Celebrating the coming of a new year is one of the oldest traditions in human civilization, beginning in ancient Babylon some 4,000 years ago. Being one of the few holidays based on natural phenomena — the Earth does take 365 1/4 days to revolve around the sun, creating regular and observable cycles in the weather — it makes a great deal of sense.
It might make more sense to observe it when the Babylonians did, on our March 1, which coincides roughly with the beginning of spring, the season of rebirth and planting new crops. But in 153 B.C., after various Roman emperors had tampered with the calendar, the senate declared Jan. 1 the beginning of the new year.
Tampering continued until Julius Caesar decreed the Julian calendar in 46 B.C. The Western world and now most of the rest of the world have stuck with that date ever since.
And in a way, it’s rather nice to have a celebration in the dead of winter. It also works out nicely for college football bowl games.
The Babylonians also began the custom of making resolutions to improve oneself as the old year morphed into the new. For them, however, the most common resolution was not to quit smoking or lose weight, but to return borrowed farm implements.
For centuries the Christian church viewed New Year’s as a pagan remnant and disapproved of celebrating it. Then it started scheduling religious observances — the Feast of Christ’s Circumcision — on Jan. 1. About 400 years ago, Western nations adopted New Year’s as an occasion for revelry and merriment.
In America we tend to awaken groggily and gorge ourselves on the Rose Parade and football (or complaints about football), having overindulged the evening before in preparation for watching the ball descend at Times Square and/or enjoying waltzes from Vienna. Perhaps we give ourselves a day’s grace when it comes to resolutions about overindulging in the year to come.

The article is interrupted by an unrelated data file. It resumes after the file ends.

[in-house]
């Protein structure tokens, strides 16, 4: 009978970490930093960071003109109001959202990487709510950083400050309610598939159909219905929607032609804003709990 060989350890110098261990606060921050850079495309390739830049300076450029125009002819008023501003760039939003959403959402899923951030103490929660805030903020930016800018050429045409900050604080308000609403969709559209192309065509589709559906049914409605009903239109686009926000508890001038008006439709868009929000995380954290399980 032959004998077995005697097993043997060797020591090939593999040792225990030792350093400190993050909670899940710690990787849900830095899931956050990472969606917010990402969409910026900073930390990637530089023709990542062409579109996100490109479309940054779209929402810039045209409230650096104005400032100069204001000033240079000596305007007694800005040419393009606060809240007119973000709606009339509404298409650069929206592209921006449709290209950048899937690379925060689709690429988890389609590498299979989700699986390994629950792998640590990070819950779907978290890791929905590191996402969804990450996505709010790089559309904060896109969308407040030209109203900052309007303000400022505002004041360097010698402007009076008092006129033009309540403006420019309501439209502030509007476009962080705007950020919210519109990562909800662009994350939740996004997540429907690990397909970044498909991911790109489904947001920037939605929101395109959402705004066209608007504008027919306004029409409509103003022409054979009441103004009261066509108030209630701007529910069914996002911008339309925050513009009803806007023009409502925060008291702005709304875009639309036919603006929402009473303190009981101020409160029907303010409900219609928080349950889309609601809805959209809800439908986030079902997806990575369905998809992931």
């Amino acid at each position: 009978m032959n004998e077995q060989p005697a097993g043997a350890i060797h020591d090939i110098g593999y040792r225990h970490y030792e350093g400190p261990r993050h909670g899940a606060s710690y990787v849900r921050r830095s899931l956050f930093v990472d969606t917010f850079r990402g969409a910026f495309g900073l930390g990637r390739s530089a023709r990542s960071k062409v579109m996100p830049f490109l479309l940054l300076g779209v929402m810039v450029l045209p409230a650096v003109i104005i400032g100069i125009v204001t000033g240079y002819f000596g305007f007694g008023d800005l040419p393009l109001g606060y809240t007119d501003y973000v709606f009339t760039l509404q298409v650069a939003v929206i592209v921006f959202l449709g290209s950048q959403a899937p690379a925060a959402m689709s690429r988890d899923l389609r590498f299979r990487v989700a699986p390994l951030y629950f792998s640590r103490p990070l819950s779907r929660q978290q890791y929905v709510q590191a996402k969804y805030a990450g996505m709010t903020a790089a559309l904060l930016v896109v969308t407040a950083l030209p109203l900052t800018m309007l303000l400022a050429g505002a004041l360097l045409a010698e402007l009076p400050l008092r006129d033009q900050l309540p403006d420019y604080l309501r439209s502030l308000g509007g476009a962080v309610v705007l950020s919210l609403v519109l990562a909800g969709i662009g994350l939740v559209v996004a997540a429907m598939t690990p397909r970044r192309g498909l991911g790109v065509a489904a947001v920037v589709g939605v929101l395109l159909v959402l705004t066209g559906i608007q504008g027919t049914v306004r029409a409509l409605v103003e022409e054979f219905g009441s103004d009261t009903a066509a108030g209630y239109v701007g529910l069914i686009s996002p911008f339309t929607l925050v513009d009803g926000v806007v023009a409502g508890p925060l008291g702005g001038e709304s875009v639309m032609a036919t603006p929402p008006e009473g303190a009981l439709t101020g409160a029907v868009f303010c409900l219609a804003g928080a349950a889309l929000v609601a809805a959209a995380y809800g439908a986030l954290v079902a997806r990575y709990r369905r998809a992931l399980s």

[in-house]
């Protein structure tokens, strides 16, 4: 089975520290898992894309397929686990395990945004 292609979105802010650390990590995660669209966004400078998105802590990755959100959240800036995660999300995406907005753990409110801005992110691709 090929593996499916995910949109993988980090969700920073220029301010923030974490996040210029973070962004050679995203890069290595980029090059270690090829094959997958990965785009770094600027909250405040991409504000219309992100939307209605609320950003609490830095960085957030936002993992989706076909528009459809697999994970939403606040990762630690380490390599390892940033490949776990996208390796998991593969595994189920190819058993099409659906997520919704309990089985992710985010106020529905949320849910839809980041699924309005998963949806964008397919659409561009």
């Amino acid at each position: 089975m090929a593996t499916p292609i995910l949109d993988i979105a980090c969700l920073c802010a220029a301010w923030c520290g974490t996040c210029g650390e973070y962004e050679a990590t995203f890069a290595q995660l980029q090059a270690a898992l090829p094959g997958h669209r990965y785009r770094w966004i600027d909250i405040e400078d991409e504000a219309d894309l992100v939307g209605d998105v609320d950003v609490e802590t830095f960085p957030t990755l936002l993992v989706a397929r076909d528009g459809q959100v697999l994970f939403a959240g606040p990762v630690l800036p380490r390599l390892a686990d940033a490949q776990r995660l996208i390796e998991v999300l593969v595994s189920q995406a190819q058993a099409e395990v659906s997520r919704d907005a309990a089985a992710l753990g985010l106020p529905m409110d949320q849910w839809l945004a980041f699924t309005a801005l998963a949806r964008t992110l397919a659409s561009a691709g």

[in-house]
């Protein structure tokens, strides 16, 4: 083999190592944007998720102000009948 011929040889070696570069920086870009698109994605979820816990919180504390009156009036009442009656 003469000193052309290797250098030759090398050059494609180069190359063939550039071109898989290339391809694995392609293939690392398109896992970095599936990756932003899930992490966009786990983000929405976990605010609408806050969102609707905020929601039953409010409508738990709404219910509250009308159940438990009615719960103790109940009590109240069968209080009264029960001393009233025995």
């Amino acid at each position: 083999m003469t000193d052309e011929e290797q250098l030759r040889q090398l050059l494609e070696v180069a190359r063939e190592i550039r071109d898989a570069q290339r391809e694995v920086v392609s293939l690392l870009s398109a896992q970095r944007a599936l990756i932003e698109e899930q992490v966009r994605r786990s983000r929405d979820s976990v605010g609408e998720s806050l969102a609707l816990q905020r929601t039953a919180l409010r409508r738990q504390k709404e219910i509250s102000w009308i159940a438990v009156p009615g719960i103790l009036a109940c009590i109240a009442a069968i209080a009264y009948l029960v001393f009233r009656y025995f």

In some countries people make bonfires of discarded Christmas trees or set off fireworks. In the first developed country to experience the new year because of the international date line, Sydney, Australia, has the world’s largest fireworks display. Some people believe eating food shaped like a circle, symbolizing life coming full circle, will bring good luck. So the Dutch eat donuts.
If any of this seems a bit much, consider that the Babylonians had celebrations for 11 days straight, and the drinking was probably enough to put most modern revelers under the table in an hour or so.
However many times a new year rolls around, the need for love and the comfort of family and friends remains constant. Whether you spent Monday recovering, making noise or quietly contemplating your life, we hope the year to come is full of love, time spent with those you enjoy, new experiences, and solid accomplishment.